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Theodore G. “Ted” Venetoulis, a former Baltimore County executive who was a power player in Maryland politics and civic life for more than half a century, has died, Maryland Matters has learned. He was 87.
No information on cause of death was immediately available Thursday morning.
The son of Greek immigrants, Venetoulis (D) was already an accomplished political strategist and congressional aide when he was elected county executive in 1974 at the age of 40. He was a political reformer perfectly suited for the post-Watergate era — and followed two county executives, Spiro T. Agnew (R) and Dale Anderson (D), who were indicted by the federal government on multiple corruption charges. His campaign slogan that year was “throw the rascals out.”
“The county was really kind of stuck in the backwash of corruption and the way it had operated for many years,” Venetoulis recalled in a recent Baltimore Sun interview.
Venetoulis was a hard-working county executive, credited with modernizing Baltimore County government, pushing environmental initiatives, preparing for suburban growth, and attempting to dismantle the Democratic political machines. But he was also considered a publicity hound, earning the moniker “TV Teddy.”
“As county executive I held town meetings, the first ones in Baltimore County,” Venetoulis said during a 1978 Washington Post interview. “I rode on garbage trucks, made district tours, opened up government meetings to the public, which I thought showed I was interested in an open government. Others called it a public relations stunt. It’s a matter of perception but I know why I did what I did.”
While county executive, Venetoulis helped engineer California Gov. Jerry Brown’s improbable victory in the 1976 Maryland Democratic presidential primary.
But Venetoulis’ career as an elected official only lasted four years: Rather than seeking reelection in 1978, he lost a bid for the Democratic gubernatorial nomination that year, finishing third in the primary with 24.5% of the vote. Harry R. Hughes, a former state Transportation secretary, leap-frogged the Democratic field, which included acting Gov. Blair Lee III, following an early and rare front-page endorsement from the Sun.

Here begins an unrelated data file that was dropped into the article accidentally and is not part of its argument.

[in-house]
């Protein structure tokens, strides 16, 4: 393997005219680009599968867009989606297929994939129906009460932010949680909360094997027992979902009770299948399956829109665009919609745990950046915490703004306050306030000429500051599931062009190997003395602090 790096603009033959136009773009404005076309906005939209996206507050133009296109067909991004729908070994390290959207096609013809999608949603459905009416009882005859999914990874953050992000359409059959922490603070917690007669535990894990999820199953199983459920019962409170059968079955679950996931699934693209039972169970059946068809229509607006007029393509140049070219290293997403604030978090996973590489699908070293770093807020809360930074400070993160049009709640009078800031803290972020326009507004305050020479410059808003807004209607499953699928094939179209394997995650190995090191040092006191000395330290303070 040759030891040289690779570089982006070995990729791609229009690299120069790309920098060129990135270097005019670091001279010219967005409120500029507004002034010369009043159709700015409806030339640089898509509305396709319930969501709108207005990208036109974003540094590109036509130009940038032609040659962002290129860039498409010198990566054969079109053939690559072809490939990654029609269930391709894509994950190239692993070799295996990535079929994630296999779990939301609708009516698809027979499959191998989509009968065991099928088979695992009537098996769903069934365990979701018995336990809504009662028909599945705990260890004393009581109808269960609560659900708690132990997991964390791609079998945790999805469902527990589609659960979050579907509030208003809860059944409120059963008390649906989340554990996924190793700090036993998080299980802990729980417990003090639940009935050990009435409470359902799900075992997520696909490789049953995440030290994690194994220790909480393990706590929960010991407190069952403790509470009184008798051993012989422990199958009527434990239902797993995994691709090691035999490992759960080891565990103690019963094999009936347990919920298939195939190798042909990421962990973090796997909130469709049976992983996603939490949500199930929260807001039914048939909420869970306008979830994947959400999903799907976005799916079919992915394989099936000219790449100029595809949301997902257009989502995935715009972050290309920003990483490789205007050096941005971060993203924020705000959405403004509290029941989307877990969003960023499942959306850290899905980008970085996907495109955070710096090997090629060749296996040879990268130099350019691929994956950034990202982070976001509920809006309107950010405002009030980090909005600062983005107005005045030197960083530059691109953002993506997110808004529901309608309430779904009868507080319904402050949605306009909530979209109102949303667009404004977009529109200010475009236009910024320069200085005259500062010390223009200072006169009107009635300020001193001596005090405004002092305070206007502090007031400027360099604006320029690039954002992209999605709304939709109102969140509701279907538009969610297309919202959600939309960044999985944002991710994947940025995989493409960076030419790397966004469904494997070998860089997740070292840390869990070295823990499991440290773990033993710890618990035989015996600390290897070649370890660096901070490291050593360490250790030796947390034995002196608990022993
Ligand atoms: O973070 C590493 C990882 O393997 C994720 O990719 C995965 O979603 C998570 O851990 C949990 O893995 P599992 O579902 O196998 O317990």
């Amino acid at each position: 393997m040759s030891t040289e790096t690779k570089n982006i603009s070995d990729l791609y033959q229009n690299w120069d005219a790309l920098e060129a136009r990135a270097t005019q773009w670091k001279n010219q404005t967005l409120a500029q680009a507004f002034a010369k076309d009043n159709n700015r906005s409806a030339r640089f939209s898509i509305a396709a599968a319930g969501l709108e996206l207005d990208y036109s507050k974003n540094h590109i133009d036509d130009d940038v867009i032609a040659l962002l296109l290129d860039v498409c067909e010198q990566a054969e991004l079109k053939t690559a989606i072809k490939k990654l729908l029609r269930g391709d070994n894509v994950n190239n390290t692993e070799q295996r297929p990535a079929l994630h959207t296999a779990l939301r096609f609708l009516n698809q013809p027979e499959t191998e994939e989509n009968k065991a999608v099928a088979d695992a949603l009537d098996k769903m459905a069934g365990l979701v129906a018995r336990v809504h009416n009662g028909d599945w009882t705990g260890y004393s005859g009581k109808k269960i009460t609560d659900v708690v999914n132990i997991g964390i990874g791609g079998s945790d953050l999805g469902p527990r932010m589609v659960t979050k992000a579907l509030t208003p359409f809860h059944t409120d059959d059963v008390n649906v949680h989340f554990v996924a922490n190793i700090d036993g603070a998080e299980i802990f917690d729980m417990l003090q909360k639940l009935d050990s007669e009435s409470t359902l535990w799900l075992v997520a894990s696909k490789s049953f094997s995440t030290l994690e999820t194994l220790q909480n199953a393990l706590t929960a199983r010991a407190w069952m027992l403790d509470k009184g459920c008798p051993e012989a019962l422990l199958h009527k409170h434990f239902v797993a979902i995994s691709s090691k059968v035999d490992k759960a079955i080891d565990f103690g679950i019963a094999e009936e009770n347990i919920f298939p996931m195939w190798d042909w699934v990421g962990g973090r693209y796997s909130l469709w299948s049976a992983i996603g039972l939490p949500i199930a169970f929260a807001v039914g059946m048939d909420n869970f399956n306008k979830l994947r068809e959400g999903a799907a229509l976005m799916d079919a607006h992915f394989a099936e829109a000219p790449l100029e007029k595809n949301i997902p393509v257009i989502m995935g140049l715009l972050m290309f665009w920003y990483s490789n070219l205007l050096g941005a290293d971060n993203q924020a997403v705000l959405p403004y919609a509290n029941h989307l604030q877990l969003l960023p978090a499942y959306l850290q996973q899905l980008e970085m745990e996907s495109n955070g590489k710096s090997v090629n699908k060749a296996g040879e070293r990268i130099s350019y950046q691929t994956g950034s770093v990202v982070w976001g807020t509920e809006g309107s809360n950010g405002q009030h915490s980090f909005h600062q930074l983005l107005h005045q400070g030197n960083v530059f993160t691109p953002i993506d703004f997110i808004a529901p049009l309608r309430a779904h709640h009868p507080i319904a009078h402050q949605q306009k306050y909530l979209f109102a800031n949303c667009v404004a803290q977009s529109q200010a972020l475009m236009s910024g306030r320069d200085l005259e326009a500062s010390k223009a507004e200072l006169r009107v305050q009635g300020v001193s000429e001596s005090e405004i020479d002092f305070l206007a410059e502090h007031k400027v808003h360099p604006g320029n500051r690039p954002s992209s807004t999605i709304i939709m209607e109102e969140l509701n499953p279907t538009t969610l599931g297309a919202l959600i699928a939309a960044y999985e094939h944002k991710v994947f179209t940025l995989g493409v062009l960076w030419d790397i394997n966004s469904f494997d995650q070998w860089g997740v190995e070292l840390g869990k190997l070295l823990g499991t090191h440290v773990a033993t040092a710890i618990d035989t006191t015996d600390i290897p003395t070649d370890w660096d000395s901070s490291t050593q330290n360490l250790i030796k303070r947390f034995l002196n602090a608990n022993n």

Running for governor in 1978 was a decision Venetoulis later came to regret. His running mate that year, Anne Arundel County Councilmember Ann Stockett, was the first woman to run for lieutenant governor on a major statewide ticket, according to The Washington Post.
Yet Venetoulis’ imprint on Baltimore and Maryland politics and civic affairs remained strong even after his political career, thanks to a wealth of contacts, a lifetime of political activism, a variety of business ventures, and strategic, short-term government assignments.
For the last several years, Venetoulis was closely associated with attempts to buy the Sun and return it to local ownership, and he became an adviser to wealthy businessman Stewart L. Bainum as Bainum tried to acquire the Sun and later its parent company, the Tribune Co., earlier this year.
“If a city loses its professional sports teams, it loses its spirit. If a city loses its newspapers, it loses its soul. We fight to keep our ballclubs. It’s time to fight to keep our newspaper,” Venetoulis wrote in a 2020 Sun op-ed.
Venetoulis had his own history in publishing, as owner of Times Publishing Group, which published several weekly newspapers including the Baltimore Messenger, The Jeffersonian, Owings Mills Times and Towson Times. Later he was publisher of Corridor Inc., a business magazine that served the Baltimore-Washington, D.C., corridor. He has also owned sports publications, a weekly newspaper chain in the Washington, D.C., area, and a magazine in San Francisco.
Venetoulis has been a trustee at Goucher College; a founder and director of Columbia Bank; a commissioner of the Maryland Port Authority; a trustee of the Maryland Public Broadcasting Commission; headed the transition committee for one of his successors, the late Baltimore County executive Kevin B. Kamenetz (D), in 2010; and more recently led a charter review commission in Baltimore County.
Venetoulis aided dozens of Democratic candidates through the decades, both in Maryland and nationally, and he hosted numerous political fundraisers at his well-appointed Lutherville home. He was a lifelong friend of U.S. House Speaker Nancy Pelosi (D-Calif.) and her brother, the late Baltimore Mayor Thomas L.J. D’Alesandro III (D), and was frequently by Pelosi’s side when she made political appearances in Maryland.
Venetoulis’ death appears to have been sudden and unexpected. He remained active in civic and political affairs and less than a month ago, posted a tribute to the late Baltimore Sun icon H.L. Mencken on his Facebook page.
“Today is the birthday of H. L. Mencken — Baltimore’s irascible contrarian and foremost columnist whose words skewered sanctimonious behavior and sacred institutions,” Venetoulis wrote, offering excerpts of some of Mencken’s most memorable columns.
Venetoulis is survived by his wife, Lynn Morrison Venetoulis, and three children.
This story will be updated.